Wednesday, April 30, 2008

Part Won-Tree

"I'm swaying like a boulder suspended on a pebble on the precipice of a cliff. I might come crashing down, or just sway, rocklike."

I've been standing on the edge of the cliff for so long now. I must have accustomed myself to the danger of falling, slowly letting go of the survival instinct, the intrinsic fear of falling. The subtle, yet addictive thrill of the possibility of falling has become so great that I can no longer step away. But I am cautious, I only take one little risk at a time, one step closer every time, slowly allowing myself to get out of balance, just for a little while. It's not that I have the desire to fall in, I just have been standing here for so long that it no longer scares me, unless when I close my eyes of course. When I let my imagination take over.

Good old Ovid wrote an epic poem called 'Metamorphoses', drawing on Greek mythology. The poem's subject, as the author indicates at the outset, is "forms changed into new bodies". From the emergence of the cosmos from formless mass into the organized material world to the deification of Julius Caesar many chapters later, the poem weaves tales of transformation. The stories are woven one after the other by the telling of humans transformed into new bodies — trees, rocks, animals, flowers, constellations and so forth.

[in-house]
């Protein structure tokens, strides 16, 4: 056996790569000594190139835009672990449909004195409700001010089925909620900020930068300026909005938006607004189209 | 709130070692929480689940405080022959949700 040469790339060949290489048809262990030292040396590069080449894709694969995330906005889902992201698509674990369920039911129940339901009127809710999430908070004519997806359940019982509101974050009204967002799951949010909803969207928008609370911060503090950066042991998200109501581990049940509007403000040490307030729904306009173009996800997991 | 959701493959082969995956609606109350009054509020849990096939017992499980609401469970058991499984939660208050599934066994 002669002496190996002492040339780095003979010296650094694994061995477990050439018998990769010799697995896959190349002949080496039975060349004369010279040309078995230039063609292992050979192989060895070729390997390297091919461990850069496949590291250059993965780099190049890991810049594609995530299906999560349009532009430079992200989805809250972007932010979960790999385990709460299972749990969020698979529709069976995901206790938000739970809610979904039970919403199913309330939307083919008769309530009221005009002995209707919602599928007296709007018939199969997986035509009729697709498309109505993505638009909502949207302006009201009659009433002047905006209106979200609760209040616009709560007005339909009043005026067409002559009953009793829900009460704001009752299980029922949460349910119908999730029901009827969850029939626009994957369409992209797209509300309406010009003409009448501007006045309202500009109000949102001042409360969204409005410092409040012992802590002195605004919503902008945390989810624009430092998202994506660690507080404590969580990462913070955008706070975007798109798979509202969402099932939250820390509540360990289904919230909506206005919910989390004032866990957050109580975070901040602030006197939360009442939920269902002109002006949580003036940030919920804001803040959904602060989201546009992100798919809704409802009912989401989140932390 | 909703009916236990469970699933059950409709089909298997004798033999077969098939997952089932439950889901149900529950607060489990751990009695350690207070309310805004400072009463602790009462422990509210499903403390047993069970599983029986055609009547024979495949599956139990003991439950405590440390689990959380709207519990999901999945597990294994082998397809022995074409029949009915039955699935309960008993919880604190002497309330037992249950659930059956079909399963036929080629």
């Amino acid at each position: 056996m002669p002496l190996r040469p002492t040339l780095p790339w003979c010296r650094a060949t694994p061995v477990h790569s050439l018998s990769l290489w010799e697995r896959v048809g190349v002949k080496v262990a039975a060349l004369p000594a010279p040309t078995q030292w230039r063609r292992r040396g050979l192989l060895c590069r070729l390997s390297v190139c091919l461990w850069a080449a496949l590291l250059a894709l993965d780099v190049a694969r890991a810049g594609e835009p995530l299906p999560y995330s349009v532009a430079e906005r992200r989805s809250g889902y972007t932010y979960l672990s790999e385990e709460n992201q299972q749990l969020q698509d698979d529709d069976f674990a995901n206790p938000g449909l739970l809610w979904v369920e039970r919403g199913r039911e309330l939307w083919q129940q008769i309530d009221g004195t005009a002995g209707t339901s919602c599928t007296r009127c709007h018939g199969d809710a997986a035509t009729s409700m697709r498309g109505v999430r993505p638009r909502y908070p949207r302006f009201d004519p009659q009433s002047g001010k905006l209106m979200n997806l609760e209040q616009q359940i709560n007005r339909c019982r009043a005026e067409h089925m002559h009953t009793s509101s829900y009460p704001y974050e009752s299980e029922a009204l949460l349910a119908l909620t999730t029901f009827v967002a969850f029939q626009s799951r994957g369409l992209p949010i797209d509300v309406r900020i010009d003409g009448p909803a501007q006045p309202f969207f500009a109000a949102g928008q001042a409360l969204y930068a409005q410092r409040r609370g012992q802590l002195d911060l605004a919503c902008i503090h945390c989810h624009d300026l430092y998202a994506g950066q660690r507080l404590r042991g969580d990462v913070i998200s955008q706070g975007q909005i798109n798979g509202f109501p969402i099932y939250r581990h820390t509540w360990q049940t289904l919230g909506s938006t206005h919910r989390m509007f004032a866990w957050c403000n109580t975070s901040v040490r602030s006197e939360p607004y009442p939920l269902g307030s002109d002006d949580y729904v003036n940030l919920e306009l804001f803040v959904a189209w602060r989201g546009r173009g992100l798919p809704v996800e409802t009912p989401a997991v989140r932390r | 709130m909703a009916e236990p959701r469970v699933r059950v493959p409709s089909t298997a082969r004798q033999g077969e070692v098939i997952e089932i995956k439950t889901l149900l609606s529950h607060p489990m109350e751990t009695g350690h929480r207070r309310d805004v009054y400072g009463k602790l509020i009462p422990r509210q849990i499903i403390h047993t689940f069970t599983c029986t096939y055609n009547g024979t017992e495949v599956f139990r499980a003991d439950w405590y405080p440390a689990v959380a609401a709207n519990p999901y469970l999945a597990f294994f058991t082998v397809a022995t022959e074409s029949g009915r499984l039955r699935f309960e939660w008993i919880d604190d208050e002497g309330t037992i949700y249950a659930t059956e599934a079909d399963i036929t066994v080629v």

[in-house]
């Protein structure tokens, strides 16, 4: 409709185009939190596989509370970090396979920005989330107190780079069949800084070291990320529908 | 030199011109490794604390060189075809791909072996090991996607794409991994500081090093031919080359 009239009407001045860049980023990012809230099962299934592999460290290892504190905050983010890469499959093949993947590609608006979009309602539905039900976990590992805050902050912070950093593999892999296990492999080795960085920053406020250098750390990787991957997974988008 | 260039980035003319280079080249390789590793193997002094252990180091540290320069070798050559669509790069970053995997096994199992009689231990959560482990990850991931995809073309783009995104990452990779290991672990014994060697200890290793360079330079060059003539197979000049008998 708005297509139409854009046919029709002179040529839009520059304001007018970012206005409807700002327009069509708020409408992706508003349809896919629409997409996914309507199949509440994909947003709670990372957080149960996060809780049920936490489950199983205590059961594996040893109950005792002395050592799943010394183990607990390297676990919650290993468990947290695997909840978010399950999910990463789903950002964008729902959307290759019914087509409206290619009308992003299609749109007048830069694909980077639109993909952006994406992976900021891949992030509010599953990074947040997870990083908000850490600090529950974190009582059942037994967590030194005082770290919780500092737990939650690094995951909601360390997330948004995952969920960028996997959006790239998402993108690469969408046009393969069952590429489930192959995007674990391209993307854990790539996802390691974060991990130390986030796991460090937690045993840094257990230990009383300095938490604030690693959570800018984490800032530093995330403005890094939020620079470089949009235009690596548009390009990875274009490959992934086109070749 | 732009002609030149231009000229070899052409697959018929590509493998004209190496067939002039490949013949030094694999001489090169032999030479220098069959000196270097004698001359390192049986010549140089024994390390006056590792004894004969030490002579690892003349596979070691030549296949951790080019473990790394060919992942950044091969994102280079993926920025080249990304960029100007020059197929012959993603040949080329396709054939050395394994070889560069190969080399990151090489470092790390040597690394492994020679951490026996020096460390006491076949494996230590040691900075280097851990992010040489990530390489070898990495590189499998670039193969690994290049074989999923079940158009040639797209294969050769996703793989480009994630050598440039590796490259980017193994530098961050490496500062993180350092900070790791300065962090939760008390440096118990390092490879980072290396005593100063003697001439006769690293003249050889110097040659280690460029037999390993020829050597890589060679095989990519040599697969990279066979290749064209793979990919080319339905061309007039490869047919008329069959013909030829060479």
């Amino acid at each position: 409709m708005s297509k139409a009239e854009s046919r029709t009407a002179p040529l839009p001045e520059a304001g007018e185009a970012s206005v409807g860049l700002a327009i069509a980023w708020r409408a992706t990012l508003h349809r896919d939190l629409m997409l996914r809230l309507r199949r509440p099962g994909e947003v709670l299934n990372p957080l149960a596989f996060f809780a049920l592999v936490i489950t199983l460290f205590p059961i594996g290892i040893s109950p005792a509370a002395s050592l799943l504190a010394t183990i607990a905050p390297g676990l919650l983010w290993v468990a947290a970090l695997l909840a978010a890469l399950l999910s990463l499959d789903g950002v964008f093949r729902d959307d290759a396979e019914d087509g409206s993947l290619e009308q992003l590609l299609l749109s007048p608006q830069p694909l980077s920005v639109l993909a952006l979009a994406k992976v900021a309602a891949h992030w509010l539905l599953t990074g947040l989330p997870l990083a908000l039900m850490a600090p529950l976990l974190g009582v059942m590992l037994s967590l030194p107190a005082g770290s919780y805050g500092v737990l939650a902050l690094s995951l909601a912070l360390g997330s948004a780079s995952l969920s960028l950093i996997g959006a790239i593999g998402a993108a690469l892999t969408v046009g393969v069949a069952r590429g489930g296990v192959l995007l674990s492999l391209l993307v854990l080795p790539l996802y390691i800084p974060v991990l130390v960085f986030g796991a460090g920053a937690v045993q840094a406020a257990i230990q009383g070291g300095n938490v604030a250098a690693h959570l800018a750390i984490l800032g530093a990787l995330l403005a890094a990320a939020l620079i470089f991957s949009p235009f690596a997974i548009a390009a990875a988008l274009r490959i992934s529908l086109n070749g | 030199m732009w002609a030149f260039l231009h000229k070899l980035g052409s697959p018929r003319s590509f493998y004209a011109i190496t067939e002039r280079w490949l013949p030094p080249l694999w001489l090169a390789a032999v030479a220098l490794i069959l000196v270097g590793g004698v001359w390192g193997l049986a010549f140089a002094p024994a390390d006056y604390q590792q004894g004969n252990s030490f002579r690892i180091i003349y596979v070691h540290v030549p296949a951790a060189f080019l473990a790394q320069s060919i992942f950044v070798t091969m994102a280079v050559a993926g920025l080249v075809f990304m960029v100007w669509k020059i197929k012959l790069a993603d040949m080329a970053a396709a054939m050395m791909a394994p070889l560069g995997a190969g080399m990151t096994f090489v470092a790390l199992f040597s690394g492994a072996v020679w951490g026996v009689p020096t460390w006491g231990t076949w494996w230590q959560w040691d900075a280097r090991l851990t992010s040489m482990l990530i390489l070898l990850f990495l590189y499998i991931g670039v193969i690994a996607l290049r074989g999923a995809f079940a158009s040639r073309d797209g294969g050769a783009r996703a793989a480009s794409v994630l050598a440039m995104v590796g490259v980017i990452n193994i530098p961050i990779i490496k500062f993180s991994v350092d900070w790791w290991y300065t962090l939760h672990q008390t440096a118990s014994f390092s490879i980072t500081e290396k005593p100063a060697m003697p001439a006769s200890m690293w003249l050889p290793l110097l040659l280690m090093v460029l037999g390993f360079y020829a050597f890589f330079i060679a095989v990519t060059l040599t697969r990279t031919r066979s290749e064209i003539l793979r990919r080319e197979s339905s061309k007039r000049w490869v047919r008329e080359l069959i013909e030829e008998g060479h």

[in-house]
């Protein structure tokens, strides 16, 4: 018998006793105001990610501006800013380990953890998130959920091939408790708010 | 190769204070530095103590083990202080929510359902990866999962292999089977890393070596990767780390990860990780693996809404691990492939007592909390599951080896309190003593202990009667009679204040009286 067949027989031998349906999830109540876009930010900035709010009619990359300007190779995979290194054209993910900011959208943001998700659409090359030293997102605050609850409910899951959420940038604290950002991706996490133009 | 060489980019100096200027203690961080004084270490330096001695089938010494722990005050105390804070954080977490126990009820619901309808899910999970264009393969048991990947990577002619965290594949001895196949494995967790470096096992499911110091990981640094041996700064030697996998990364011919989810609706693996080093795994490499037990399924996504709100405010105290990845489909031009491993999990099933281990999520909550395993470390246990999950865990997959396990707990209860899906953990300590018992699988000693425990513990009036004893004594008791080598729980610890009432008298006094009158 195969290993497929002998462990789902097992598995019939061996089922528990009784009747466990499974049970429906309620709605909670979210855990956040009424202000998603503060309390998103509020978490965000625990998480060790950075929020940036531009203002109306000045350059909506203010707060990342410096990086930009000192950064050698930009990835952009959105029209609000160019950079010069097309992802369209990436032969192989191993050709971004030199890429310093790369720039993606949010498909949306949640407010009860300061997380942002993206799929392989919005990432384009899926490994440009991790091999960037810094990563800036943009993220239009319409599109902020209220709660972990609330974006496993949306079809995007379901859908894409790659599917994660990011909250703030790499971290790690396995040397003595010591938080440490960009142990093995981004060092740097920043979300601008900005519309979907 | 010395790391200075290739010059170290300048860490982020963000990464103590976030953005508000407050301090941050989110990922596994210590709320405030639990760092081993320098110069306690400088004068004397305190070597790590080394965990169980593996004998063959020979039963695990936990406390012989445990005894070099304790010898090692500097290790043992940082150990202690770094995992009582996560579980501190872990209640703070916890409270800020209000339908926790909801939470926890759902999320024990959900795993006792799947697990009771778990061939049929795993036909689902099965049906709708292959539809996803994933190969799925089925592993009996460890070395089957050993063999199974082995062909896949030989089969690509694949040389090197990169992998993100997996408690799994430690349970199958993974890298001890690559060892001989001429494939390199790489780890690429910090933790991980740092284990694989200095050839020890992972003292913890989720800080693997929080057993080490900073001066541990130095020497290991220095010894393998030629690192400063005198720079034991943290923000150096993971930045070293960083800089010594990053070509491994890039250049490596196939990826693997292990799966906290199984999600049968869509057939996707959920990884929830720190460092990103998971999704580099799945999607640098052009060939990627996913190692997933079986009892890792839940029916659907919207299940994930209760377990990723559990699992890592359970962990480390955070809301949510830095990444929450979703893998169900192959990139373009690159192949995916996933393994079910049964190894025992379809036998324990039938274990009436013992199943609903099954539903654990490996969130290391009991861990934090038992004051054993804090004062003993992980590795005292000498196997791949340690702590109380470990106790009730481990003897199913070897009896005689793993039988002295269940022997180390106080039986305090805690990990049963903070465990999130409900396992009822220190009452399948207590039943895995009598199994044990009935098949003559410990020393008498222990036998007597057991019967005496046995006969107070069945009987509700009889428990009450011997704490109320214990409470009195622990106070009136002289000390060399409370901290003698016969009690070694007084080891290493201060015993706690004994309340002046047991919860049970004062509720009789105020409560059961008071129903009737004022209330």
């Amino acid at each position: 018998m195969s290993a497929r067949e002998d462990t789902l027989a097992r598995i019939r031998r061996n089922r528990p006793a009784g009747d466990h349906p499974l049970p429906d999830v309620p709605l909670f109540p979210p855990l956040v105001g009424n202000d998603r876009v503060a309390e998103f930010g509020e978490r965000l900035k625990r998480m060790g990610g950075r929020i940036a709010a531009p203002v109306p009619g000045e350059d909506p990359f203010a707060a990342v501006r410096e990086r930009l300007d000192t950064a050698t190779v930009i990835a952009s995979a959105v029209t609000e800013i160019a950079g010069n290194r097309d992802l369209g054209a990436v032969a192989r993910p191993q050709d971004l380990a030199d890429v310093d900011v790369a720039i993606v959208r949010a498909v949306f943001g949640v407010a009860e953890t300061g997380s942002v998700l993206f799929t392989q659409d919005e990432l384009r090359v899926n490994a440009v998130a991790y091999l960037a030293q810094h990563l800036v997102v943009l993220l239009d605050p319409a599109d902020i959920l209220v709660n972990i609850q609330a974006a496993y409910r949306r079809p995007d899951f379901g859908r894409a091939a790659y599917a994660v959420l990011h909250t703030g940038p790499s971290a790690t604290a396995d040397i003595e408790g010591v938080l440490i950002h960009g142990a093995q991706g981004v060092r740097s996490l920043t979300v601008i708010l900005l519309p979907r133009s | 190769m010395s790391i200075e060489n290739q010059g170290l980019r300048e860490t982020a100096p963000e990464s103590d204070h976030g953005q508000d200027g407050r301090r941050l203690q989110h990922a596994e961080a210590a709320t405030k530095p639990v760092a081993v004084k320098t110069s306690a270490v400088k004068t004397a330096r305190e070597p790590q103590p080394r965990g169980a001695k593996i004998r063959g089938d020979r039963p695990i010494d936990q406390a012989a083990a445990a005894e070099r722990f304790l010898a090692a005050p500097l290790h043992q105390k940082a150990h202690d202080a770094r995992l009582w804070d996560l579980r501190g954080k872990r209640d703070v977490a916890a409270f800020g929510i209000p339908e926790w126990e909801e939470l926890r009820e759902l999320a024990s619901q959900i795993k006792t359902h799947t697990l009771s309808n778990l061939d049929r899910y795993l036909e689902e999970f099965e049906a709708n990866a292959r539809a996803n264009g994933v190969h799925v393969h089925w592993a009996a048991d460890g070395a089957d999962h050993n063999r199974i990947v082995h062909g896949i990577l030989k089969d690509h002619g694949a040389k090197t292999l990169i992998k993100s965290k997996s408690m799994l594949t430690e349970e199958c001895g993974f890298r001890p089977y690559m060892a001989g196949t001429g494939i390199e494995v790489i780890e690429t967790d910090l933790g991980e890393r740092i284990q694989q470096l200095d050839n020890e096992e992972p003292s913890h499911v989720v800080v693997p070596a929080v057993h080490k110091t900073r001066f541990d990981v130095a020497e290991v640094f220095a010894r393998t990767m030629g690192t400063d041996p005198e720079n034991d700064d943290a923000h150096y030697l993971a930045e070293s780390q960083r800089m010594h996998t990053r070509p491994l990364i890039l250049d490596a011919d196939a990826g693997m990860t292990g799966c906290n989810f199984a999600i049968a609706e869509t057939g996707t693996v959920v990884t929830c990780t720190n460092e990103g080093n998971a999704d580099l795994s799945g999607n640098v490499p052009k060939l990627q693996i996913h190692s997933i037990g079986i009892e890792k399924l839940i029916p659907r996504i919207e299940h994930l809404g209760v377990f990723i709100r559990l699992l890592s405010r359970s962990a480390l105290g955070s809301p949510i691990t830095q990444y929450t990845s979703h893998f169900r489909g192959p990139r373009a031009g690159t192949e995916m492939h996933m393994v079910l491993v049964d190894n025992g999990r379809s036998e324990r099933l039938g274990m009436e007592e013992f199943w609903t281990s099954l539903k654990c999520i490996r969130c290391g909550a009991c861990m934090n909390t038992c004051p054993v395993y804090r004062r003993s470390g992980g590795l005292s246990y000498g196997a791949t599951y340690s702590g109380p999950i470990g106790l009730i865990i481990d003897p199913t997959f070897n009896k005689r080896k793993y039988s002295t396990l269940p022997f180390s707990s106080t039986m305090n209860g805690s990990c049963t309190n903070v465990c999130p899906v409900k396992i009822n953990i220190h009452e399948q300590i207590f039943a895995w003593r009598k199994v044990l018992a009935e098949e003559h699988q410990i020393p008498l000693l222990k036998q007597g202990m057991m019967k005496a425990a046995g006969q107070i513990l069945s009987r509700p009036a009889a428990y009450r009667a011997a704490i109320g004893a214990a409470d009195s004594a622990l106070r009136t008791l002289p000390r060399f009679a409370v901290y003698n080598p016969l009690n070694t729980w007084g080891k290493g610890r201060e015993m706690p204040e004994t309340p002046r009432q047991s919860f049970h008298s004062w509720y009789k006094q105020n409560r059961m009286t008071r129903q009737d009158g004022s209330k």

A fictional assembly.
Any resemblance to real persons, living or dead, is purely coincidental.
Objects in mirror may be closer than they appear.

We are indeed queer and quaint and all things that start with a Q, and we hammer like madmen, yet we wouldn't want it another way.

Step away.
Step away.
Step away.

Tuesday, April 29, 2008

Part Won-Toe

If we shadows have offended, think but this; and all is mended that you have but slumbered here while these visions did appear and this weak and idle theme no more yielding but a dream. Gentles--do not reprehend if you pardon, we will mend. And, as I am an honest Puck if we have unearned luck. Now to scape the serpents tongue. We will make amends ere long else the Puck a liar call. So--goodnight unto you all. Give me your hands if we be friends. And Robin shall restore amends.
- William Shakespeare, A Midsummer Night's Dream, Act V, Scene 2